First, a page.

A Jacquard Gown for a Jewel Box Theater

A Jacquard Gown for a Jewel Box Theater | oonaballoona by marcy harriell

I’m coming to you from a little hiding place in my mind, where I live in an intimate jewel box of a theater that only houses about 250 of my closest friends. Come on in, I have a seat reserved for you. There are plenty of turrets and boxes to keep you cozy— and distanced, if the situation calls for it. Some are even way up high in the rafters, if you really want some personal space....

This beauty was our first stop on September’s mini tour: Ethan’s hometown of Menomonie, Wisconsin. He grew up thinking every town had a theater like this. As did everyone we met that night after the show! 

(I snapped my dear friend and cohort at the piano, unawares. He practices for hours before each show. The music coming from those hands, I'm telling you, we could sell tickets to soundcheck.)

Somehow, after the concert, I ended up perched with Rob in one of those velvet draped boxes, and we enjoyed meeting a masked-up Menomonie immensely from our whimsical vantage point, talking to all our new friends like we were on some sort of Victorian designed float:

Of course I researched every stop and stage beforehand, and made a dress that went with each. I had a head start on this pink jacquard gown—but really, three weeks ago, it was just a prop for camera. The half-boned, self-drafted bodice was pinned to some hastily draped yardage for our “Tea for Two” at-home singing Valentine, recorded across states with Ethan and a highly mischievous Rob. Who needs to finish the back of a dress when you’re only shooting the front, eh? And with nowhere to go, I didn’t see the point in putting a ring on it come February 15.

Stitching it up for real was the obvious choice for our first live performance together in twenty months.

I love jacquard. I love the duality of it. And I love how it suits this scenario: going from a prop on a little screen to a 3D gown in real life ties a neat little double-sided bow in my mind.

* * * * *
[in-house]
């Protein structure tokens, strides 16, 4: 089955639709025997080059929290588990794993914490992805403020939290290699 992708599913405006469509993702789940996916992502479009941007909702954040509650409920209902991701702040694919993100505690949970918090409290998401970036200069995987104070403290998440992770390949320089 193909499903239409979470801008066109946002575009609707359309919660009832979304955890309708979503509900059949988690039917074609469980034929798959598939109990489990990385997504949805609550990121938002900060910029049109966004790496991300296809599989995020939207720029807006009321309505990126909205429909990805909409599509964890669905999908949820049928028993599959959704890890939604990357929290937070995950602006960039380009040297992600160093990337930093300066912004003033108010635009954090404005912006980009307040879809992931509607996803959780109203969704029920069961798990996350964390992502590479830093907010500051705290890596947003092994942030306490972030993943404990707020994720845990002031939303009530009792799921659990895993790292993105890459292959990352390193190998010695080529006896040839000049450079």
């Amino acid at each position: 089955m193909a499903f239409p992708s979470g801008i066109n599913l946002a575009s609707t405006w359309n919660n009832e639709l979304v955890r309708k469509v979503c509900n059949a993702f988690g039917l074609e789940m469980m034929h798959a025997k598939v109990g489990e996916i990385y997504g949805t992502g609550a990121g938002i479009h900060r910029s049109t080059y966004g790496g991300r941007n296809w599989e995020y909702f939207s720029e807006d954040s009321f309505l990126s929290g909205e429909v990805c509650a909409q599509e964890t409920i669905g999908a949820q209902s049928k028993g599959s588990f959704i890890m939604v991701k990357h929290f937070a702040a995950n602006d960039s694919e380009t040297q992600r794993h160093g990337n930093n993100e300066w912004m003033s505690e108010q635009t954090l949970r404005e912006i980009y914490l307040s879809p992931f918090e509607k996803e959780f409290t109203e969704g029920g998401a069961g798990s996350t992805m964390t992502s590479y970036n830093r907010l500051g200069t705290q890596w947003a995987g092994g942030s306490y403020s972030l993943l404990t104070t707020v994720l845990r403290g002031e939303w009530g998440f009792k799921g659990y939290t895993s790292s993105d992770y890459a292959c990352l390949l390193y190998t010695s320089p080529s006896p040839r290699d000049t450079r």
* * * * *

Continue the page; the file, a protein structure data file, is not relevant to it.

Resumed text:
There's a bow in reality too: it sits at waist level, right where I used the flip side of this shimmering jacquard. Both sides of the pink floral fit the space to a T, although one of our new friends lamented that the thick rug placed onstage under the grand piano needed to suit my dress better—something in burgundy, maybe? Next time? she promised.

And I promised to come back, with a new dress. Gladly.

I'm gonna address the elephant in the world: yes, it’s kind of scary, after this endless year of doing our best to stay away from folks, to suddenly be taking gargantuan gulps of air for high notes and hugging new friends after shows.

But it’s also not. We’ve done everything we can to be safe and smart, and that includes Le Vaxx, folks, which our trio is, proudly and fully. Four states, three planes, three hotels, two rental cars, a dozen handmade cloth masks, and a 20 pack of KN95s. That's a lot of numbers. And we're all good. Plain and simple, here’s the equation after twenty months away:

Opportunity + Precaution = Work

I understand that equation isn't possible for a lot of the world right now. But if we’re lucky enough to have the opportunity, and have taken all the precautions we can, the only choice for many of us is to do it. The artists that society relied on to bring a smile in this upside-down world simply have to get back to work. If we don’t, the art you’ve scrolled to see won’t be around the day you’re ready to experience it in person.